Pete Banaszak
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Pete Banaszak
Pete Banaszak
No. 40
Position:Running back
Personal information
Born: (1944-05-21) May 21, 1944 (age 75)
Crivitz, Wisconsin
Height:5 ft 11 in (1.80 m)
Weight:210 lb (95 kg)
Career information
AFL draft:1966 / Round: 5 / Pick: 59
Career history
Career highlights and awards
Career NFL statistics
Player stats at
Player stats at PFR

Peter Andrew Banaszak (born May 21, 1944) is a former player of college and professional American football. A running back, he played college football at the University of Miami, and played professionally in the American Football League for the Oakland Raiders from 1966 through 1969, and for the National Football League Raiders from 1970 through 1978.


Banaszak is from Crivitz, Wisconsin.[1] Before his football career, while still a high school student, he considered becoming a priest.[1]

In 1963 at Miami, 97 carries for 461 yards and 2 touchdowns with 18 catches for 201 yards and 1 touchdown. In 1965, he had 111 carries for 473 yards and 4 touchdowns.[2]

Banaszak finished his career with 3,772 rushing yards, 121 receptions for 1,022 yards, and 51 touchdowns. He was known for "having a nose for the goal line". He was known by his Raider teammates and fans as "Rooster".

Banaszak was a member of the Raiders during their first Super Bowl appearance in Super Bowl II. He also scored 2 touchdowns in the Raiders 32-14 win over the Minnesota Vikings in Super Bowl XI. He was also a part of the 'Holy Roller' play that led to rule changes in the NFL about advancing fumbles. Banaszak appeared to try to recover the ball on the 12-yard line, but could not keep his footing, and pitched the ball with both hands even closer to the end zone.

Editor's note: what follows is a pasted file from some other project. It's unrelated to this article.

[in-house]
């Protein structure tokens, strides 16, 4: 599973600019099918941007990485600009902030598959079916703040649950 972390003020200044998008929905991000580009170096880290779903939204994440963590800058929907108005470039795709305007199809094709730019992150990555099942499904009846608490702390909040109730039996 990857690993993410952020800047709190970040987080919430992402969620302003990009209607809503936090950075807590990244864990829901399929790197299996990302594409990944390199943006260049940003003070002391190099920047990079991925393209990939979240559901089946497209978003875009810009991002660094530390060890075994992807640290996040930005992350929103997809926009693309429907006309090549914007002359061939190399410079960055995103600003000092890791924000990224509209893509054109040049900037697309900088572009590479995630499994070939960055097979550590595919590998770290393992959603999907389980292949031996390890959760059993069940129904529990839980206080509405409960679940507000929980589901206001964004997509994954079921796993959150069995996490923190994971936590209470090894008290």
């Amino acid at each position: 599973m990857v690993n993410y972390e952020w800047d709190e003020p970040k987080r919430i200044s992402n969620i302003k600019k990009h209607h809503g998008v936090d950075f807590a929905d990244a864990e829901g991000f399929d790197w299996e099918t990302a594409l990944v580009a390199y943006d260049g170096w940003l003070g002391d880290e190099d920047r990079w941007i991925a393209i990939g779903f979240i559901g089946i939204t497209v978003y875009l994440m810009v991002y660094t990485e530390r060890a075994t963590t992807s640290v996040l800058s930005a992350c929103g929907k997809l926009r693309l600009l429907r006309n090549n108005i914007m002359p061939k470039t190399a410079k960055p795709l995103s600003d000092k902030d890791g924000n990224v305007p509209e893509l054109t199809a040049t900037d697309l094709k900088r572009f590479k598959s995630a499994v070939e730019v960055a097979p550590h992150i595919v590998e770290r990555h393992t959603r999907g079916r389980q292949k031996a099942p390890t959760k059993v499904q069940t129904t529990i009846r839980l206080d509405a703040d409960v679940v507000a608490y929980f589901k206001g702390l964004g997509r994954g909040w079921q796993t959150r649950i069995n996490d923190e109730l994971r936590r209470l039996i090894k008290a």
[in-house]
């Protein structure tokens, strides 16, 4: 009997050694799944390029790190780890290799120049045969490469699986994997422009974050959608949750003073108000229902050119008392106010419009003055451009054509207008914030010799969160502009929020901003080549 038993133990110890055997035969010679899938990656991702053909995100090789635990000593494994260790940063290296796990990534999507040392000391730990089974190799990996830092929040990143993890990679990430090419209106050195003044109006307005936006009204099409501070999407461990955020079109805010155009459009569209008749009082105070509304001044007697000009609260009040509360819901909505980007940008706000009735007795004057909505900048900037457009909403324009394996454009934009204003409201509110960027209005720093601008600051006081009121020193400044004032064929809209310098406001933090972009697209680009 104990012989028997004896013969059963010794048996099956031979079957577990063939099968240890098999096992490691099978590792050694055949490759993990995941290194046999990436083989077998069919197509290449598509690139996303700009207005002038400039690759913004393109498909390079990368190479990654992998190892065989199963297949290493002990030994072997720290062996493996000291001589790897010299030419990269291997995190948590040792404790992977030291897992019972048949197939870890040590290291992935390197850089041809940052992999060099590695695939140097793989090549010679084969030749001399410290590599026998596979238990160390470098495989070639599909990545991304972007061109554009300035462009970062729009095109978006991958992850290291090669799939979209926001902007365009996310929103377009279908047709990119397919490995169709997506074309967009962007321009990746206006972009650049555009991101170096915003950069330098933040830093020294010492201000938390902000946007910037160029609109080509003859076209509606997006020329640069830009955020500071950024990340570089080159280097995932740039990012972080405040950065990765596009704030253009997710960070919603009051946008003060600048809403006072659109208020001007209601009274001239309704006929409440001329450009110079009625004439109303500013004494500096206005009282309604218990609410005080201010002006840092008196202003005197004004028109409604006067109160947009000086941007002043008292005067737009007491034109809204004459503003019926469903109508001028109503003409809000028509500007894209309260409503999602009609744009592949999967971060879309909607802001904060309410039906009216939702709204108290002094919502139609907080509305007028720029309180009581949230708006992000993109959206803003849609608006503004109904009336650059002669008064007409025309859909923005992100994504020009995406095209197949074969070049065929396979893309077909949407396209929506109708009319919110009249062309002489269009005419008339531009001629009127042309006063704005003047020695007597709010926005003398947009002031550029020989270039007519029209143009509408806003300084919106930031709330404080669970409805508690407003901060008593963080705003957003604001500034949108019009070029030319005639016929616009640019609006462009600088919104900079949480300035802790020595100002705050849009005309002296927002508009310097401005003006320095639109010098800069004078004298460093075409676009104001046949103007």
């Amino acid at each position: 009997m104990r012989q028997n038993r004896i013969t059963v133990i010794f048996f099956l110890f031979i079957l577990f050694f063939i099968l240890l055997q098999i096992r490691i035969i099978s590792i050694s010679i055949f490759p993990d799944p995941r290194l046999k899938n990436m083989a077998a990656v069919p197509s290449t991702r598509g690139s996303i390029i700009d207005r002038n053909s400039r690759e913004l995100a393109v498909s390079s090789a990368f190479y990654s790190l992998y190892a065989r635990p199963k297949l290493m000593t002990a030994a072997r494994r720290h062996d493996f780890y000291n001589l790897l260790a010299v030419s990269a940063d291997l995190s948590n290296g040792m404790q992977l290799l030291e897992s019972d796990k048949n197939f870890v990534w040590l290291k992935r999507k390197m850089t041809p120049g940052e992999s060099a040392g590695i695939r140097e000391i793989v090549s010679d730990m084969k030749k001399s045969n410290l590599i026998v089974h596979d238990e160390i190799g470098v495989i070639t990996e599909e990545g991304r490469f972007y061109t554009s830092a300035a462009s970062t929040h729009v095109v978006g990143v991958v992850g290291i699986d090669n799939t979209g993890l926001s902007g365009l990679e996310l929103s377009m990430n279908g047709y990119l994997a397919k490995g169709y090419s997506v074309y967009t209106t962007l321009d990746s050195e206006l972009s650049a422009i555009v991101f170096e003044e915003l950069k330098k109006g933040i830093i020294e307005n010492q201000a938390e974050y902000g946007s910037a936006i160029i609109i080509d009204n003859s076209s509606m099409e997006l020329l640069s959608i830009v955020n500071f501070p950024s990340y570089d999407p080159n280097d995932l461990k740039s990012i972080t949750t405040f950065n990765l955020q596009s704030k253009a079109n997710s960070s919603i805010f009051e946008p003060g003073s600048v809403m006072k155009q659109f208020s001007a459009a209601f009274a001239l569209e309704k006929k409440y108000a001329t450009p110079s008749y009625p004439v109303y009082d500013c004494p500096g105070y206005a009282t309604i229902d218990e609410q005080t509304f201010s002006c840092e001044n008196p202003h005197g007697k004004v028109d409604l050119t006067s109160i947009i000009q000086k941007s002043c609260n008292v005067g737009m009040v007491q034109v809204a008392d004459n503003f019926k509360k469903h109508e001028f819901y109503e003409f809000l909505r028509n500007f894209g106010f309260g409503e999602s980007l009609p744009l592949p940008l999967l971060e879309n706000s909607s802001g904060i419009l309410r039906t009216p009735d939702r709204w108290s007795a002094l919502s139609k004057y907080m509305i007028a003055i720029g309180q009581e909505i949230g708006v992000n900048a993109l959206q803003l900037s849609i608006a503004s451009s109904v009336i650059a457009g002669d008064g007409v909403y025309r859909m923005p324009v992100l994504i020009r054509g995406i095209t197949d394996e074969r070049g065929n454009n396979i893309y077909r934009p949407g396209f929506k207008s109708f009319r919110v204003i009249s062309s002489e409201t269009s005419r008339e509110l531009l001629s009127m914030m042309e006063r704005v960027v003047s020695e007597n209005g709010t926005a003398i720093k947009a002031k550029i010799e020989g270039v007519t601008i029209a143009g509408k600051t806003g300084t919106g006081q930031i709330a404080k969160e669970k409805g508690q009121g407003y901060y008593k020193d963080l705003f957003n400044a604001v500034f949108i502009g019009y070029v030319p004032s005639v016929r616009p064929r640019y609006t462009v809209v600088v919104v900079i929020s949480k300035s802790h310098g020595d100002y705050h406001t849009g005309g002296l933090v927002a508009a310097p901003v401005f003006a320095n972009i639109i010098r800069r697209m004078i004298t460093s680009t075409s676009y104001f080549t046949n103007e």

Banaszak currently resides in the St. Augustine, Florida[3] area and co-hosts the post game radio show for the Jacksonville Jaguars with Cole Pepper. He was inducted into the National Polish-American Sports Hall of Fame in 1990.


  1. ^ a b "Banazak [sic], of Crivitz, Carries Top Rushing Average of Oakland Backs". The Post-Crescent. January 14, 1968. p. 33. Retrieved 2014 – via access
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External links

  This article uses material from the Wikipedia page available here. It is released under the Creative Commons Attribution-Share-Alike License 3.0.



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